The specificity and sensitivity of the various assays as diagnostic tests were assessed using receiver operating characteristic (ROC) curve analysis. As opposed to accuracy, sensitivity and specificity are not dependent on the prevalence of the disease in the sample. Thus, ROC curve analysis provides a description of disease detectability that is independent of both disease prevalence and decision threshold effects. For ROC analysis, women with EP were considered affected, and IUP as unaffected. ROC curves were constructed by plotting the sensitivity (true-positive) on the ordinate as a function of the complement of specificity (false-positive) for all possible cut-off values of the diagnostic test. Greater deviation toward the left upper corner of the curve indicates better detection of EP.
Patient characteristics and hormonal profiles
25.90 ± 0.50
37.99 ± 4.76
0.90 ± 0.12
0.06 ± 0.012
0.21 ± 0.02
25.85 ± 0.55
16.84 ± 4.52
2.59 ± 0.82
0.01 ± 0.004▲
0.15 ± 0.02
25.10 ± 0.40
14.57 ± 4.15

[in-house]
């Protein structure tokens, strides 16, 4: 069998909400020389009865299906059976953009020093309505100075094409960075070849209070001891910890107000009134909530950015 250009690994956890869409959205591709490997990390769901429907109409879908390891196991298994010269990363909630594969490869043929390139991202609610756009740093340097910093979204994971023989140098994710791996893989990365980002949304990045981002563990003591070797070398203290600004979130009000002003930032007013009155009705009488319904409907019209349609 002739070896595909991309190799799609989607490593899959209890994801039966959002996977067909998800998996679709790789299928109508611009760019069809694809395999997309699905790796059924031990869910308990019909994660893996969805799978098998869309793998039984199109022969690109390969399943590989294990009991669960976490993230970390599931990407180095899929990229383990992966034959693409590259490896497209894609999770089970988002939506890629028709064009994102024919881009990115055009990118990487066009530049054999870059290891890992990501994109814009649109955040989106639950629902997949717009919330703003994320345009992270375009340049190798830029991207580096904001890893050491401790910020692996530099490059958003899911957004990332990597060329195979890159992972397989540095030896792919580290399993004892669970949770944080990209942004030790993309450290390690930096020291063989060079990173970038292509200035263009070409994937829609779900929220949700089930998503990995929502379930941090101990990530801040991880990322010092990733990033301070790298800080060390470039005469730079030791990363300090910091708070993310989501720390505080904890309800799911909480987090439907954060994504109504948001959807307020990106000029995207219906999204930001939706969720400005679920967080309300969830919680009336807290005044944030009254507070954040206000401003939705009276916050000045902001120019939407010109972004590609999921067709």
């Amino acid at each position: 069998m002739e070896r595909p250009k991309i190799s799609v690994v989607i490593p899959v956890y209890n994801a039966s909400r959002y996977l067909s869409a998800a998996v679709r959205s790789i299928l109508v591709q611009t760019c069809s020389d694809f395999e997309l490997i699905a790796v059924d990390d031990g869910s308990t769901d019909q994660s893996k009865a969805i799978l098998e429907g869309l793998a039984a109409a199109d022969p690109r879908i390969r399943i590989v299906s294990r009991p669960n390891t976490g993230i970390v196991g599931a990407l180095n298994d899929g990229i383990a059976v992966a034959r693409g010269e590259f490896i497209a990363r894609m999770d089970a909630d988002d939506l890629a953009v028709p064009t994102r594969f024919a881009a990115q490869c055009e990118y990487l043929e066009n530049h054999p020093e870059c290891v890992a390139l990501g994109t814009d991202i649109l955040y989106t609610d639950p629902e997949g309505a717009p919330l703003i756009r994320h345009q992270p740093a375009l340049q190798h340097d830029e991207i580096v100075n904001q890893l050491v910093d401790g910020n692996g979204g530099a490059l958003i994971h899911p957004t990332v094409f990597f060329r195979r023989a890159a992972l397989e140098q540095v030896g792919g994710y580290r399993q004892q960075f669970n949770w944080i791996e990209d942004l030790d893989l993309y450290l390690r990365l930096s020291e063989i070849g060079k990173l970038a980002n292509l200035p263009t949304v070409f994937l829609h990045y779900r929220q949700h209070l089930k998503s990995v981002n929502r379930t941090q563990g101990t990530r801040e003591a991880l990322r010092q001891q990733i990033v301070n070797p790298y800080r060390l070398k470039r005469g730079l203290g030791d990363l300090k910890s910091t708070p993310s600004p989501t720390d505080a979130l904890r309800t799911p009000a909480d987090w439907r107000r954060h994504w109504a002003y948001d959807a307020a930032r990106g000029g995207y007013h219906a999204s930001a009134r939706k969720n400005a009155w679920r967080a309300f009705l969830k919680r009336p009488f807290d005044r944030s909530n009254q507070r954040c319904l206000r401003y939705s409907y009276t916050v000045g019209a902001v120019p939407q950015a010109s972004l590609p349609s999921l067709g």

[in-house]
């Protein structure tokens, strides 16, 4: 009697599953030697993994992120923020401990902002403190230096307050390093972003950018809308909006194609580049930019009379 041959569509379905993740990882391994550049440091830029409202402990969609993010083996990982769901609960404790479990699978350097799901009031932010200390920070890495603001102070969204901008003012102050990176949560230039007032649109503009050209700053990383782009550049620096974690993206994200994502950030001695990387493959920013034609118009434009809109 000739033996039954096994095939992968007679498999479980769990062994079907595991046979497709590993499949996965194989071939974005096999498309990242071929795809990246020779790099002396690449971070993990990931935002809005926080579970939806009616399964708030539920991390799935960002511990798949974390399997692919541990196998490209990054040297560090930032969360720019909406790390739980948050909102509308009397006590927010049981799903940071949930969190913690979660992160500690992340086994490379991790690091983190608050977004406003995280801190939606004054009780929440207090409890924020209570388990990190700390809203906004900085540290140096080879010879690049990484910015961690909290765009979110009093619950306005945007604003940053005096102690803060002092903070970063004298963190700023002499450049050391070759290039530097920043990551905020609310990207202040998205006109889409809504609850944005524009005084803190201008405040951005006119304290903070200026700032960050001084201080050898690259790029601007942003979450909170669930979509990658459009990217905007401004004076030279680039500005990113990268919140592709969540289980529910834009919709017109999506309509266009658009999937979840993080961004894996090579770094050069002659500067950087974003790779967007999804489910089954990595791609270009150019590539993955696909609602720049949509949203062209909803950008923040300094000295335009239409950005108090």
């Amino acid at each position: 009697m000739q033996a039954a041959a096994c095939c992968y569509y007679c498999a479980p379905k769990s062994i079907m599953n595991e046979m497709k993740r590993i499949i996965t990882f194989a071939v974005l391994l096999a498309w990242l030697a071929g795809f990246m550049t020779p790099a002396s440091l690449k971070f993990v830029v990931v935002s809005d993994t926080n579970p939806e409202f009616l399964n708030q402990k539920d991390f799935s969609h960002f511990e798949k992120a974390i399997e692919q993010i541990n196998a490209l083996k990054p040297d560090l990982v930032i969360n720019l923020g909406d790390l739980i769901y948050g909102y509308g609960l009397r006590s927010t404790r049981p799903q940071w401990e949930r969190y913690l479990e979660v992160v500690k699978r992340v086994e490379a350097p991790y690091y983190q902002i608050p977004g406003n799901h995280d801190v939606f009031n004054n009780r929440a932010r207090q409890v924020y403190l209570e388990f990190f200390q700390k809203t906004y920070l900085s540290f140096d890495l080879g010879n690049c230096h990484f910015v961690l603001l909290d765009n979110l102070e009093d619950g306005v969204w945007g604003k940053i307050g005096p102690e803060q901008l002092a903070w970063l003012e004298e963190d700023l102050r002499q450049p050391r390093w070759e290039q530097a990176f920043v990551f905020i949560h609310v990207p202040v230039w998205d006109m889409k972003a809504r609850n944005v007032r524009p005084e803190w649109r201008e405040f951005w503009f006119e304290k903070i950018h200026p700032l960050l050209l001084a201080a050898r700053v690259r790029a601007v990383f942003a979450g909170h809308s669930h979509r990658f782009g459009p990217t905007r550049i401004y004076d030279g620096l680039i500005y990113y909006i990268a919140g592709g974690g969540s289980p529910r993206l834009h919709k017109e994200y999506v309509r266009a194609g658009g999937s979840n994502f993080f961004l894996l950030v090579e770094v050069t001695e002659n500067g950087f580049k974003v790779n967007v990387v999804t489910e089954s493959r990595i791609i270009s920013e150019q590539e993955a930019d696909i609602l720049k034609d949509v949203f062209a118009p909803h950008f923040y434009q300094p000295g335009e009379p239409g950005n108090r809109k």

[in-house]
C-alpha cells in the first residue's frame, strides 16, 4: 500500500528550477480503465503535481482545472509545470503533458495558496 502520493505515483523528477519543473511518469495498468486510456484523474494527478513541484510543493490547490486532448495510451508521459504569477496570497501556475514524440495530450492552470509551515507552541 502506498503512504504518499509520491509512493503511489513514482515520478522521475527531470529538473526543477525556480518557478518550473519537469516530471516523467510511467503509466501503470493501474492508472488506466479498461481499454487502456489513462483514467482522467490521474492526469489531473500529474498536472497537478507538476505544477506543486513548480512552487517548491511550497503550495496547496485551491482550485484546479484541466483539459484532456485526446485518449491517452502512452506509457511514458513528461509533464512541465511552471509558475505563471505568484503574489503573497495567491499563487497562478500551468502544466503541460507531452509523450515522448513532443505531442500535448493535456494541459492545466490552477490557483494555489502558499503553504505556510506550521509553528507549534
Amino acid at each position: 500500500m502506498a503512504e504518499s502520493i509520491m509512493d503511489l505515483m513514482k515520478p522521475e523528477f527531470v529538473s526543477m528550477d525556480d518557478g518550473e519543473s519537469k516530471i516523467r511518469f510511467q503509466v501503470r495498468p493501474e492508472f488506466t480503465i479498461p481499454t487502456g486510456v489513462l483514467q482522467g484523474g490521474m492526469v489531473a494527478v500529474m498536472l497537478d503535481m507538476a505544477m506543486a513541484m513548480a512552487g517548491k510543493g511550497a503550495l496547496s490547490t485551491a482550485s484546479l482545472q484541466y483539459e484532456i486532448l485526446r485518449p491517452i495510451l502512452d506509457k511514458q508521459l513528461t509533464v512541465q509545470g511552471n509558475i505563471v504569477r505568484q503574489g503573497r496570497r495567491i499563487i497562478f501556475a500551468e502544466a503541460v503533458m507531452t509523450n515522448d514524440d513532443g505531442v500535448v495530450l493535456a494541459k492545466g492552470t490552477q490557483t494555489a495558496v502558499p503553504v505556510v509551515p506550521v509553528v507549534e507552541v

5.05 ± 1.02
0.02 ± 0.008▲▲
0.15 ± 0.05
25.80 ± 1.09
14.83 ± 2.97
3.80 ± 1.15
0.01 ± 0.003▲▲
0.15 ± 0.04
26.36 ± 1.46
50.57 ± 1.36
176.61 ± 21.87
13.00 ± 1.65
0.02 ± 0.003
0.53 ± 0.05
21320.76 ± 1700.47
27.33 ± 1.03
115.50 ± 4.06
211.91 ± 42.04
15.81 ± 1.03
0.01 ± 0.003
0.27 ± 0.05
17727.61 ± 2925.63
27.58 ± 1.08
255.11 ± 8.16
499.62 ± 87.98###
89.93 ± 11.99 ###
0.01 ± 0.003
0.70 ± 0.08
12311.79 ± 1644.37##
30.70 ± 1.27
39.86 ± 5.35
6.62 ± 0.74
0.01 ± 0.001
0.37 ± 0.04
3691.29 ± 816.94 ###
29.06 ± 1.13
48.00 ± 4.31
36.09 ± 5.00
3.65 ± 0.77
0.02 ± 0.003
0.41 ± 0.05
813.45 ± 350.12
β-hCG ≥ 1,000mIU/mL
31.93 ± 1.56
47.20 ± 3.87
33.31 ± 6.45
6.97 ± 1.30
0.01 ± 0.008*
0.48 ± 0.04
6505.13 ± 1999.57
30.41 ± 0.96
47.61 ± 2.86
34.70 ± 4.01
5.37 ± 0.82
0.02 ± 0.004
0.45 ± 0.03
3573.05 ± 1092.31
29.13 ± 1.28
54.53 ± 15.90
2.04 ± 0.38
0.03 ± 0.006*
0.37 ± 0.06
237.15 ± 36.15
β-hCG ≥ 500mIU/mL
29.50 ± 1.73
26.03 ± 9.77
2.43 ± 0.38
0.01 ± 0.003 *
0.26 ± 0.07
1792.07 ± 353.56
29.23 ± 1.02
46.75 ± 12.05
2.14 ± 0.29
0.02 ± 0.005
0.34 ± 0.05
703.63 ± 192.92
Patient VEGF-A, PIGF, and ADAM12 levels
β-hCG ≥ 1,000mIU/mL
β-hCG ≥ 500mIU/mL
Correlation between VEGF-A level and hormone concentrations
Endometrial cycle phase
Correlation between PIGF level and hormone concentrations